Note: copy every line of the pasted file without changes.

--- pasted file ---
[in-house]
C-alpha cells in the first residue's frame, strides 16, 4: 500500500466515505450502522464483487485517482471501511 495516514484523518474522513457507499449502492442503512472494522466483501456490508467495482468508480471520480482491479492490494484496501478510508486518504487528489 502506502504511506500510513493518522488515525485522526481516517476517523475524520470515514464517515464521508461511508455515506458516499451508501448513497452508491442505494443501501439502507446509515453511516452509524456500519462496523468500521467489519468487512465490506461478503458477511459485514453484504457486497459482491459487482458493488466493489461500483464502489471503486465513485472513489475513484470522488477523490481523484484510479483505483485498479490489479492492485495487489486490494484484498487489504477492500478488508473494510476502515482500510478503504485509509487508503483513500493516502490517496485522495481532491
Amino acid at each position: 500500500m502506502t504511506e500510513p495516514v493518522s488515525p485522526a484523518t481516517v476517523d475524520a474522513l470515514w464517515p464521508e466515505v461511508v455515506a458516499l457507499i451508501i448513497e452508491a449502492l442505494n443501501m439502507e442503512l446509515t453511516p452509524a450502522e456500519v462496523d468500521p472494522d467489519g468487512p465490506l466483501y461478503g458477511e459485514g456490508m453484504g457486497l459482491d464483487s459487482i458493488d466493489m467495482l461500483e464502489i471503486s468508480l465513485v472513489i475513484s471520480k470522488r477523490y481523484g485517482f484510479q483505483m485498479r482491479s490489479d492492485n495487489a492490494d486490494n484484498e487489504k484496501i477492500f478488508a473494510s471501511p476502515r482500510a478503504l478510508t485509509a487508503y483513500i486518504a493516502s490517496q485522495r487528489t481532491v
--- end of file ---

[in-house]
C-alpha cells in the first residue's frame, strides 16, 4: 500500500466515505450502522464483487485517482471501511 495516514484523518474522513457507499449502492442503512472494522466483501456490508467495482468508480471520480482491479492490494484496501478510508486518504487528489 502506502504511506500510513493518522488515525485522526481516517476517523475524520470515514464517515464521508461511508455515506458516499451508501448513497452508491442505494443501501439502507446509515453511516452509524456500519462496523468500521467489519468487512465490506461478503458477511459485514453484504457486497459482491459487482458493488466493489461500483464502489471503486465513485472513489475513484470522488477523490481523484484510479483505483485498479490489479492492485495487489486490494484484498487489504477492500478488508473494510476502515482500510478503504485509509487508503483513500493516502490517496485522495481532491
Amino acid at each position: 500500500m502506502t504511506e500510513p495516514v493518522s488515525p485522526a484523518t481516517v476517523d475524520a474522513l470515514w464517515p464521508e466515505v461511508v455515506a458516499l457507499i451508501i448513497e452508491a449502492l442505494n443501501m439502507e442503512l446509515t453511516p452509524a450502522e456500519v462496523d468500521p472494522d467489519g468487512p465490506l466483501y461478503g458477511e459485514g456490508m453484504g457486497l459482491d464483487s459487482i458493488d466493489m467495482l461500483e464502489i471503486s468508480l465513485v472513489i475513484s471520480k470522488r477523490y481523484g485517482f484510479q483505483m485498479r482491479s490489479d492492485n495487489a492490494d486490494n484484498e487489504k484496501i477492500f478488508a473494510s471501511p476502515r482500510a478503504l478510508t485509509a487508503y483513500i486518504a493516502s490517496q485522495r487528489t481532491v